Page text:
Scott Dominic Carpenter, who published his book of fiction, This Jealous Earth: Stories, with MG Press in January, now has a novel coming out with Winter Goose Publishing. He’s here to tell us about Theory of Remainders (published on May 22, 2013).
MG Press: To start with, can you lay out the premise of the novel for us?
SDC: Sure. Philip Adler, an American psychiatrist, returns to France nearly fifteen years after his teenage daughter’s murder. As he tries to make peace with his ex-wife and her family, the past begins to resurface in troubling ways. When the opportunity arises to address unresolved issues, Philip seizes the opportunity. Unfortunately, the loose ends resist his attempt to tie them up, and soon the past is unraveling as fast as Philip himself.
MG Press: Those “loose ends” point to the word in the title—remainders?
SDC: That’s right. I’m interested in all the nagging leftovers that accumulate in life, that beg to be tidied up or squared away. Of course, it’s not always possible.
MG Press: Fascinating. I must say, this book sounds dramatically different from the short story collection.
SDC: Yes and no. Of course, a novel is a very different beast from a short story: it needs a more developed plot to sustain it, and usually more characters. There’s also a strong element of suspense to this book, which appears less directly in the short stories. That said, I think readers will feel a connection between this book and the collection. For instance, I always place a great deal of emphasis on family relationships. Also, elements of humor bubble up even in the midst of trauma—which is deeply ingrained in the way I see the world.
MG Press: But there’s also this radically different setting. Why France? This Jealous Earth had a number of connections to the Midwest, but here you’ve taken a different tack. Is it a desire to move beyond so-called regional literature? Or are there still Midwestern ties to Theory of Remainders?
SDC: As with so many either/or questions, the answer is “yes” to both sides. I’ve spent many years in France, on again, off again, and this novel is partly an opportunity for me to introduce a long-standing fascination with language and cultural difference into my writing. My main character, Philip Adler, is an American who can manage reasonably well in French, but he’s still made to feel like an outsider at every turn—and I suspect many readers can identify with that kind of experience. However, there are also connections between this story and more local and personal experiences—which it became easier to write about by making the setting more distant.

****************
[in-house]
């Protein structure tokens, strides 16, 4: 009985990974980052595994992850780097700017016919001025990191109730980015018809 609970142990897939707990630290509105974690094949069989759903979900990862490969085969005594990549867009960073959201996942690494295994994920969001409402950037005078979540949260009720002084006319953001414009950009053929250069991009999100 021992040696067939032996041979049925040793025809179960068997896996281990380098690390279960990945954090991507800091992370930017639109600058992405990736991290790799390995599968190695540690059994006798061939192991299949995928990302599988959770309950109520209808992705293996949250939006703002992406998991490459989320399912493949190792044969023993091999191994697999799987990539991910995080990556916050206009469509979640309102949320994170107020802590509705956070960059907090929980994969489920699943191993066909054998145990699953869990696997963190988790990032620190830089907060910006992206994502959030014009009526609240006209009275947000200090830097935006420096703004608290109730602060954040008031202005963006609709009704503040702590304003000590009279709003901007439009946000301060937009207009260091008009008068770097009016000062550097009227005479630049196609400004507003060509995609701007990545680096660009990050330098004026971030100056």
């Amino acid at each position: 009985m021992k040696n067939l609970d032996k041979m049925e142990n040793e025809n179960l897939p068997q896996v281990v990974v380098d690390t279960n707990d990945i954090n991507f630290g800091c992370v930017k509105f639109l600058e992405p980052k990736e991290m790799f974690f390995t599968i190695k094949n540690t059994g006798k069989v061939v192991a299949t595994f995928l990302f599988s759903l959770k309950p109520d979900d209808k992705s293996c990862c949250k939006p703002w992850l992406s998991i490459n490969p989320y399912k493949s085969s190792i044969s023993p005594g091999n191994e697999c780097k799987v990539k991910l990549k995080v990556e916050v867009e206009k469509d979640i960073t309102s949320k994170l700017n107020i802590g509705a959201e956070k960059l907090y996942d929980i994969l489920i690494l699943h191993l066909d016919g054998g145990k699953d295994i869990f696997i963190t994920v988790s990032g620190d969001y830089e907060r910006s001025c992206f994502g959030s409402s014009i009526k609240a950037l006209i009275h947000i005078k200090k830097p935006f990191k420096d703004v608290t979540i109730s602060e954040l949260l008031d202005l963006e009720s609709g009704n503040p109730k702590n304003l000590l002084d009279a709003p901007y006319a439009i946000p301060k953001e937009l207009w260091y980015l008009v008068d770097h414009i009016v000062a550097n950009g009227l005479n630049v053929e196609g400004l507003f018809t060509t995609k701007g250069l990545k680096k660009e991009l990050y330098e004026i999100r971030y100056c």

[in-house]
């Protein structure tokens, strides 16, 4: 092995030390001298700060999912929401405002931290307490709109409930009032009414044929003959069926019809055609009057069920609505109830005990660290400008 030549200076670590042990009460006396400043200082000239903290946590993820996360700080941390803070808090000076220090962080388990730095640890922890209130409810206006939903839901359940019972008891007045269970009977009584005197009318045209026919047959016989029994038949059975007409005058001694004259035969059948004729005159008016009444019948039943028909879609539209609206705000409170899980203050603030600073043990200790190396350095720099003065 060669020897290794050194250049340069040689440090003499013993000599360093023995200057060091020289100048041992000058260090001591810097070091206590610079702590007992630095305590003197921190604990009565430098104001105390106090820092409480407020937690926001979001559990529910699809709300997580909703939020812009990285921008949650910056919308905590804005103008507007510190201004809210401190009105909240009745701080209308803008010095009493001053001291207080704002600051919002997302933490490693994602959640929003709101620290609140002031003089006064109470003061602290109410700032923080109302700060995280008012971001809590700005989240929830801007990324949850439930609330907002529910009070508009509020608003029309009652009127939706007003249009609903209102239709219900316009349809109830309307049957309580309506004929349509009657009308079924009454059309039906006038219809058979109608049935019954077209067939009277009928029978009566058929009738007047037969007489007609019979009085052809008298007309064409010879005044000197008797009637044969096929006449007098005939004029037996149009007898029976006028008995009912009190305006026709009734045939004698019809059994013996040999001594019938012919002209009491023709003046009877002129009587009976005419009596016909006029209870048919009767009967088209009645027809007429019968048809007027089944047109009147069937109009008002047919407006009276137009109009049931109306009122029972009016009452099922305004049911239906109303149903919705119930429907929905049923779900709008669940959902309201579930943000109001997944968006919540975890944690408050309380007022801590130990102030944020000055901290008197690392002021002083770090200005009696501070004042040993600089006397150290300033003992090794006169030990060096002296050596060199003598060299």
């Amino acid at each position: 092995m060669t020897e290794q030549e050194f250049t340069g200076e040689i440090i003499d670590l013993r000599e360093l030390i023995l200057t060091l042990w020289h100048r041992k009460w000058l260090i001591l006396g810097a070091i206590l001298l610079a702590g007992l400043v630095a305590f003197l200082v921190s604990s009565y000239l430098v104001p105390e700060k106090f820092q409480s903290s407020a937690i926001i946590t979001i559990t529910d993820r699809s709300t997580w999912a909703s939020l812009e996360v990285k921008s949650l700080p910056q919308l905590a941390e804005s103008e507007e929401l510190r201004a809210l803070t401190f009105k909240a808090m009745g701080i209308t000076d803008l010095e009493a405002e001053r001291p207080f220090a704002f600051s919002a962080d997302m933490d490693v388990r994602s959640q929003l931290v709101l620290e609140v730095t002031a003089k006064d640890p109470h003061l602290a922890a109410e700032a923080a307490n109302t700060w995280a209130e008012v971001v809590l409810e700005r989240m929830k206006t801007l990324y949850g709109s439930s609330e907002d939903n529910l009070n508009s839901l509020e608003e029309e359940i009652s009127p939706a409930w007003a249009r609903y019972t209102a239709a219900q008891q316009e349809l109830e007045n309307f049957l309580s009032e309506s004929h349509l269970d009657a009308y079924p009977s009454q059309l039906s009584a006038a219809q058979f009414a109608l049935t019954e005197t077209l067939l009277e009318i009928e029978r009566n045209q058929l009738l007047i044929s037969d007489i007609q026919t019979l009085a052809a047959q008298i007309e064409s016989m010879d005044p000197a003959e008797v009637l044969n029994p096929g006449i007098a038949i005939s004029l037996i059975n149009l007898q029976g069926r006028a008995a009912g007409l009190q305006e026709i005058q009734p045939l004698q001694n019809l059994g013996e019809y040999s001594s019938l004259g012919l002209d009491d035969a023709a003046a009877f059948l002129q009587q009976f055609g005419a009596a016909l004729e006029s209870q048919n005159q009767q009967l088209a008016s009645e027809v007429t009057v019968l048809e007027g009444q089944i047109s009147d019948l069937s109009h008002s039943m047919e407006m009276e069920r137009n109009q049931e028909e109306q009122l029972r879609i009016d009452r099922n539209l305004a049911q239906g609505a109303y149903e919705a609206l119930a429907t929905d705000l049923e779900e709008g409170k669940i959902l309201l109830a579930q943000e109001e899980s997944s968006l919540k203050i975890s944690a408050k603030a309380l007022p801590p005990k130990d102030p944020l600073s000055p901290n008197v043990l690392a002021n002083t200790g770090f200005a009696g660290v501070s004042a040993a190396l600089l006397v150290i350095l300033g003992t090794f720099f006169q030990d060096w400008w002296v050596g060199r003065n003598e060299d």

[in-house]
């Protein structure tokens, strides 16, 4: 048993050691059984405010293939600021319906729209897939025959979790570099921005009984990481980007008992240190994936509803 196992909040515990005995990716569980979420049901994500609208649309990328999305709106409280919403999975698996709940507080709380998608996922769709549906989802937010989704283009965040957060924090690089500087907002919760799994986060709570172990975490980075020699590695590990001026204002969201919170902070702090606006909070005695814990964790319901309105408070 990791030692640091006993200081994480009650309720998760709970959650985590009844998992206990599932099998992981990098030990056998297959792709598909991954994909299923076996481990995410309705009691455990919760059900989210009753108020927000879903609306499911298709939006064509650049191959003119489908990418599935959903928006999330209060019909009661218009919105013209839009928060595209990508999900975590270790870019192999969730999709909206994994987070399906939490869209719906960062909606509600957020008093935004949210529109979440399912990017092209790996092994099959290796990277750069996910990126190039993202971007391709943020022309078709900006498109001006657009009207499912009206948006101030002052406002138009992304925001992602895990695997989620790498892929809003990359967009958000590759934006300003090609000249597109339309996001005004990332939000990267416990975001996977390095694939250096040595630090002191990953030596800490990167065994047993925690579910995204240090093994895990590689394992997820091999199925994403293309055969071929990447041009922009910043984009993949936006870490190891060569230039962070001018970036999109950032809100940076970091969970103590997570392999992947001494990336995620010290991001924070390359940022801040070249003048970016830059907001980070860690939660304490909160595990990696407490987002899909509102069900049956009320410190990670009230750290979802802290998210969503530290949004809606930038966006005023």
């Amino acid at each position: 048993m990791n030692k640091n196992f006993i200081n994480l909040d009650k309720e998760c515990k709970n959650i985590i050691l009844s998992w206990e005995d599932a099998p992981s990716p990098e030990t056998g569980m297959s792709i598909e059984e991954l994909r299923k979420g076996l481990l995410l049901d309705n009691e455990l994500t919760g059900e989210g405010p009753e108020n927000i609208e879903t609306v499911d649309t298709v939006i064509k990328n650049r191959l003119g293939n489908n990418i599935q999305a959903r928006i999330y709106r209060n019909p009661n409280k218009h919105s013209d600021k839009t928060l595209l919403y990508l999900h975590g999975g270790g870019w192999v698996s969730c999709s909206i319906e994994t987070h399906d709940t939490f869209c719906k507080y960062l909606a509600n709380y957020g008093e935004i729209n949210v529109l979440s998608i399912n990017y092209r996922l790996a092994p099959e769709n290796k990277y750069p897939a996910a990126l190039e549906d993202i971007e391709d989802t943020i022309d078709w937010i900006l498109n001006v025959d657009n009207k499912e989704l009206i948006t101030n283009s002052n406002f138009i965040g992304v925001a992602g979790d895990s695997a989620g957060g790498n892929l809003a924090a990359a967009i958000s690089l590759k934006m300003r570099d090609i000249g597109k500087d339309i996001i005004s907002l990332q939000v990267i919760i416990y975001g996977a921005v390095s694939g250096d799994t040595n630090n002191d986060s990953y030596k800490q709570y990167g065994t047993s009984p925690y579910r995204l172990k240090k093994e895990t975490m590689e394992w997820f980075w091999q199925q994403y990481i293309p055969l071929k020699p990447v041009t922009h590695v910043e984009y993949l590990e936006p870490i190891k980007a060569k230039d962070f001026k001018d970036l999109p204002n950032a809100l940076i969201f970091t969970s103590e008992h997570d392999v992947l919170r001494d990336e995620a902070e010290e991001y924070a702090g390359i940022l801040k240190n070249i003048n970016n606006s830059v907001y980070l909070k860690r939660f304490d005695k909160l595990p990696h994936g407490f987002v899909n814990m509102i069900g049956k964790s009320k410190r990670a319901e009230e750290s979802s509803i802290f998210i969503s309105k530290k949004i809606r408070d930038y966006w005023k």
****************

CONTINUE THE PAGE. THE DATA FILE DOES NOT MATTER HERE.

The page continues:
MG Press: Why Normandy, rather than some other region of France?
SDC: First of all, it’s a part of France that many readers will be familiar with. Even if they haven’t visited it, they’ve at least heard of it. The area is famous for the D-Day landings, and is thus already associated with a history of trauma—of which Theory of Remainders represents a personal, non-military version. It’s also a place where this traumatic history keeps coming to the surface, year after year, in a variety of ways.
Finally there’s the fact that Normandy might be considered the “Midwest” of France: it’s largely rural (with a heavy concentration of dairy production), yet contains a few large cities (such as Rouen and Le Havre), which struggle with the loss of industry and a rapidly changing marketplace. It’s a kind of heartland. And many of the aspects of small-town life I describe are not even specifically French; they’re found everywhere—including the small town in Minnesota where I live.
MG Press: How extensive was your research of the French locations?
SDC: Quite. I know Normandy well, but for this book I wanted a town I wasn’t too familiar with. It was important that I feel it as something strange and foreign, and that’s how I settled on Yvetot, which I’d never visited before. For the novel I spent time there (as well as in Rouen, Fécamp, and the surrounding countryside) photographing everything I could, from cows to monuments to city streets. And yet, my version of these locations is fictionalized. I just used reality as a starting point.
MG Press: What plans do you have for launch and promotion?
SDC: Theory of Remainders comes out in hardback on May 22, and in paper ten days later. The book has already been selected as a Midwest Connections Pick by the Midwest Independent Booksellers Association, and it will be promoted nationally by the Jacob Wetterling Resource Center (for its powerful depiction of loss). The advance press is very encouraging. We’ll do an official (and festive) launch at Common Good Books (Garrison Keillor’s bookstore, in St. Paul, MN) on June 24, and the first stops of the book tour are already up on my website (www.sdcarpenter.com). I’m trying to make myself as available as possible for readings and even book club visits—so people shouldn’t hesitate to contact me.
MG Press: Are you working on another book now that this one is finished?
SDC: Yes, indeed. I don’t like to say too much about work in progress, but I’m pretty excited about the next novel, which is a very “American” tale.
Theory of Remainders releases on May 22. It will be available nationwide through Amazon and Barnes & Noble, and will be found in bookstores throughout the Midwest (to start with!). More information at www.sdcarpenter.com and www.wintergoosepublishing.com/authors/scott-dominic-carpenter/